The court will consider the "harvesting in the winter" instruction only if H&S attempts to take advantage of the timing of those tests. Id. at 7-8.

         The court will circulate a draft of the post-trial instructions and a draft of the special verdict forms in the coming days. Final decisions on the post-trial instructions and verdict forms will be made at the instruction conference near the end of the liability phase of trial.


         A. Oxbo's objections to H&S witnesses

         The court resolved Oxbo's objections to H&S's witness list: H&S does not intend to call either Mark Foley or Bob Snape. Witnesses available to testify for trial may not testify by deposition. The court's rulings on the motions in limine will govern the scope of permissible witness testimony.

         B. H&S's anticipation case against the '929 patent

         H&S concedes that under the court's claim constructions, it cannot show that the Beougher reference anticipates claim 44 of the '929 patent. Accordingly, summary judgment is granted to Oxbo on that issue.

         C. Oxbo's motion for sanctions

         As announced during the final pretrial conference, the court has determined that (1) H&S lost or destroyed potentially relevant design and development documents; (2) H&S's duty to preserve those documents arose not later than August 2010, when H&S claimed work product privilege and began preparing for litigation; and (3) the loss has prejudiced Oxbo. H&S's duty to preserve did not expire in August 2011, when Paul Dow and Chris Heikenen discussed the potential infringement issue, prompted by an Oxbo salesperson's comments. The court already determined that it would not have been reasonable for H&S to believe that Oxbo would not enforce its patent rights as a result of that conversation. Dkt. 392, at 12-16.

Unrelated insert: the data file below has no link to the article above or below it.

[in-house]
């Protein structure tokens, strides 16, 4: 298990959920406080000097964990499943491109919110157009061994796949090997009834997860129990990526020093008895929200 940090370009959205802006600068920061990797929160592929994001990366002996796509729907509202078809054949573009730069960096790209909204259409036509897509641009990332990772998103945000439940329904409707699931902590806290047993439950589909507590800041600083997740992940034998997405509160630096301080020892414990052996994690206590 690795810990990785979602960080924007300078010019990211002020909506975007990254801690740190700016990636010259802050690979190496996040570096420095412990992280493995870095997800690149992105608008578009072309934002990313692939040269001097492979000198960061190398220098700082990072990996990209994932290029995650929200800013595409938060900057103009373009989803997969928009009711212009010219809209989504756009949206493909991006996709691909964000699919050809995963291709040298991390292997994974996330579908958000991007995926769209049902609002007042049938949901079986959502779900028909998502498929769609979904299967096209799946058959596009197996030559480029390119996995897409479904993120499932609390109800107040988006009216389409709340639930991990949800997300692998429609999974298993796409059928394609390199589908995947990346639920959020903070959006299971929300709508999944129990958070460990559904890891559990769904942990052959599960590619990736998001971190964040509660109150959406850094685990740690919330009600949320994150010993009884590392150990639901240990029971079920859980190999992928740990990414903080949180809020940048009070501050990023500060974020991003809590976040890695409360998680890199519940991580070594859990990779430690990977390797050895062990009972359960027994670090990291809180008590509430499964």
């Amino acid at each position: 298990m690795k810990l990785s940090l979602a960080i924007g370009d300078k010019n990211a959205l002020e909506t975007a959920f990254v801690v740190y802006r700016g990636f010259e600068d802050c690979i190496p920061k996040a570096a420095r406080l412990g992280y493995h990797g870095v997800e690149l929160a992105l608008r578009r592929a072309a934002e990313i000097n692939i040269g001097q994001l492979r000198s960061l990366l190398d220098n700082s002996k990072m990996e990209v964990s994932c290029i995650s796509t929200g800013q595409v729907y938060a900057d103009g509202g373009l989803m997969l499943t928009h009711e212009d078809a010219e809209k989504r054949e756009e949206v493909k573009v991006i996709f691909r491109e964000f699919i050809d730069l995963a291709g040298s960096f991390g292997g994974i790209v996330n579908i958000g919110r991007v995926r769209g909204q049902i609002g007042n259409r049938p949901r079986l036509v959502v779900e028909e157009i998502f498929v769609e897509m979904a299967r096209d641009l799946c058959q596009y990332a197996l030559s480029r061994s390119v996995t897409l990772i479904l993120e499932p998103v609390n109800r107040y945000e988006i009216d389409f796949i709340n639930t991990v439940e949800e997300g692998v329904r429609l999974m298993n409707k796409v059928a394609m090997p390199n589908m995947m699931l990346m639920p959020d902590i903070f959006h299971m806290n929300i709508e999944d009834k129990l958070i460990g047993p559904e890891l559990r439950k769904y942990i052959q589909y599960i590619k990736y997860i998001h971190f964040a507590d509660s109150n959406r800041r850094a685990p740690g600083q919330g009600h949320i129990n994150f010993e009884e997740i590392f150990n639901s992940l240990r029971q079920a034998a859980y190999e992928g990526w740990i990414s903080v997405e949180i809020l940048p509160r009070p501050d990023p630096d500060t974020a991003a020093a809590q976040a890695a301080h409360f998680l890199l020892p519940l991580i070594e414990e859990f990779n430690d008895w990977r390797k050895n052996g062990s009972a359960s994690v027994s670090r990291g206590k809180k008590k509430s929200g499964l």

The evidentiary hearing on the motion for sanctions revealed that documents were lost as a result of a regular business practice: despite its policy of preserving all documents, H&S wiped computers when individuals left the company and transferred the computers to new users. Thus, H&S destroyed key design and developments documents in 2012 and 2013. But, critically, Oxbo made no showing that the destruction was the result of any effort to hide adverse information from Oxbo. Thus, the remedy for H&S's spoliation is limited to putting Oxbo in the position in which it would have been, but for the spoliation.

         The court will award Oxbo its reasonable fees and costs in bringing the motion. But crafting the other elements of an appropriate remedy for H&S's spoliation has proven difficult. Oxbo asks the court to: preclude H&S from offering testimony or other evidence regarding the design and development of the Tri-Flex; and preclude H&S from offering testimony or other evidence that it did not copy the patents-in-suit. This goes too far.

         To allow Oxbo to argue and present evidence that H&S copied Oxbo's product while precluding H&S from responding would be tantamount to allowing the jury to draw an adverse inference from the spoliation. An adverse inference instruction-instructing the jury that it should or even may infer that the missing documents are not favorable to H&S-is a remedy appropriate only for bad faith spoliation. Oxbo has not argued, much less proven, that H&S acted in bad faith or to hide certain information from Oxbo. See Faas v. Sears, Roebuck & Co., 532 F.3d 633, 644 (7th Cir. 2008) (holding that the district court properly denied the adverse inference when the record showed that Sears did not destroy the documents to destroy adverse information; Sears shredded the docs as a regular business practice). "Recent Seventh Circuit precedent on the proper standard for determining whether a party destroyed or failed to preserve evidence such that the other party is thus entitled to an adverse inference involves a requirement to show 'bad faith.'" In re Text Messaging Antitrust Litig, 46 F.Supp.3d 788, 797 (N.D. 111. 2014), affd, 782 F.3d 867 (7th Cir. 2015). To force H&S to sit silently as Oxbo accuses it of copying and willful infringement would allow or even encourage the jury to assume that those accusations are unchallenged; it is a sanction equivalent to, if not worse than, an adverse inference instruction.

         The court will instruct the jury as follows: